No, the previous owner did. They didn't go through with their project, though. When I got it, it was a very beautiful straight-bar mountain bike in not-quite-rideable condition.
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Old 10-04-17, 01:39 PM
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Originally Posted by bcpriess
Dropbar conversion is actually really easy.
the bigget problem I've run into is that the bar diameters are different, so parts don't move over to the drop. That and that you MUST have canti's with drop bar brake levers - or dig up one of the rare ones that are designed to work with V-brakes
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Old 10-04-17, 02:16 PM
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Originally Posted by chas58
or dig up one of the rare ones that are designed to work with V-brakes
Tektro RL520 and Cane Creek Drop V levers are common and fairly inexpensive.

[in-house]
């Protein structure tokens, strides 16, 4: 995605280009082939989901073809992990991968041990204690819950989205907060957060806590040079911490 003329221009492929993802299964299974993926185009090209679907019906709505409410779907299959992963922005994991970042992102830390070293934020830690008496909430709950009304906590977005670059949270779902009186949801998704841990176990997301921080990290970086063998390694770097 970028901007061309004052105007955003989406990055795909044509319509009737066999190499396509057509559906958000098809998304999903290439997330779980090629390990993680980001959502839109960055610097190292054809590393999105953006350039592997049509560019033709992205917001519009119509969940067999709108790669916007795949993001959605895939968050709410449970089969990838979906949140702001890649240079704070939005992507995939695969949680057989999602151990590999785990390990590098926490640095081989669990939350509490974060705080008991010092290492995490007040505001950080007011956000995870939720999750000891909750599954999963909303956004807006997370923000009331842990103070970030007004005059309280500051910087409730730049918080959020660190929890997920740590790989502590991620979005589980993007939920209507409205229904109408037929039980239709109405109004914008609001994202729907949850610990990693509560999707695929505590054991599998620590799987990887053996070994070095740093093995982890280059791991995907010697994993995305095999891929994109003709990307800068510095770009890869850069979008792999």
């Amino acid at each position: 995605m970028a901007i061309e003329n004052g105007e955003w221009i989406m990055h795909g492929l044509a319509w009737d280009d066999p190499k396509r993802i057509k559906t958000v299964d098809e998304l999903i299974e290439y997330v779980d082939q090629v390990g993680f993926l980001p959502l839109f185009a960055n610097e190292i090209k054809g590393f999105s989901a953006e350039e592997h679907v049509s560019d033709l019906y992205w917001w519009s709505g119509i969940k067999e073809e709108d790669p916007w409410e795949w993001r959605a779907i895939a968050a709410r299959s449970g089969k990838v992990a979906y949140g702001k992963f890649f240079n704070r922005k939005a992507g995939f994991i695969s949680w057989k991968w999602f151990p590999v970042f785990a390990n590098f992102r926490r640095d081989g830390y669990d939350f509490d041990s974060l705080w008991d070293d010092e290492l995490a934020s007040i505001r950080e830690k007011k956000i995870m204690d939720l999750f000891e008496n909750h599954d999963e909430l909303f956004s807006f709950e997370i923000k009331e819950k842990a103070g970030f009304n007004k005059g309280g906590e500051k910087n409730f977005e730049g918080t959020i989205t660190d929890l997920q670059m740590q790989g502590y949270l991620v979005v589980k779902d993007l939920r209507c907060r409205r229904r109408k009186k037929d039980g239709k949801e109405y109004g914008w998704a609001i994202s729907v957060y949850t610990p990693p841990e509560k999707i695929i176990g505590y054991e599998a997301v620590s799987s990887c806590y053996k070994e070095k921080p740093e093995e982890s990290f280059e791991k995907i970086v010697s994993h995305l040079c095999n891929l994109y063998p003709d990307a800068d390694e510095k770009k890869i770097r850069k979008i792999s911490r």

Things get trickier if you want shifters on the brake levers, but it's still doable. A pull adapter like a Problem Solvers Travel Agent can allow standard road levers to work correctly with v-brakes. Gevenalle's "brifters" can be purchased in long-pull options.

the bigget problem I've run into is that the bar diameters are different, so parts don't move over to the drop.
Thanks to the street fixie market, it's actually possible to buy a drop handlebar with a 22.2mm outer bar diameter, such as the Pure Fix Drop Bar. You could probably attach MTB brake levers and shifters to them... but, I'm not sure how optimal the ergonomics would be.
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Old 10-04-17, 03:26 PM
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Originally Posted by chas58
the bigget problem I've run into is that the bar diameters are different, so parts don't move over to the drop. That and that you MUST have canti's with drop bar brake levers - or dig up one of the rare ones that are designed to work with V-brakes
Thats what was so great about the albatross/oxford bar setup. Shifters, brake levers, cables all still worked!

Helps that I wanted oxford bars tho.
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Old 10-05-17, 09:14 AM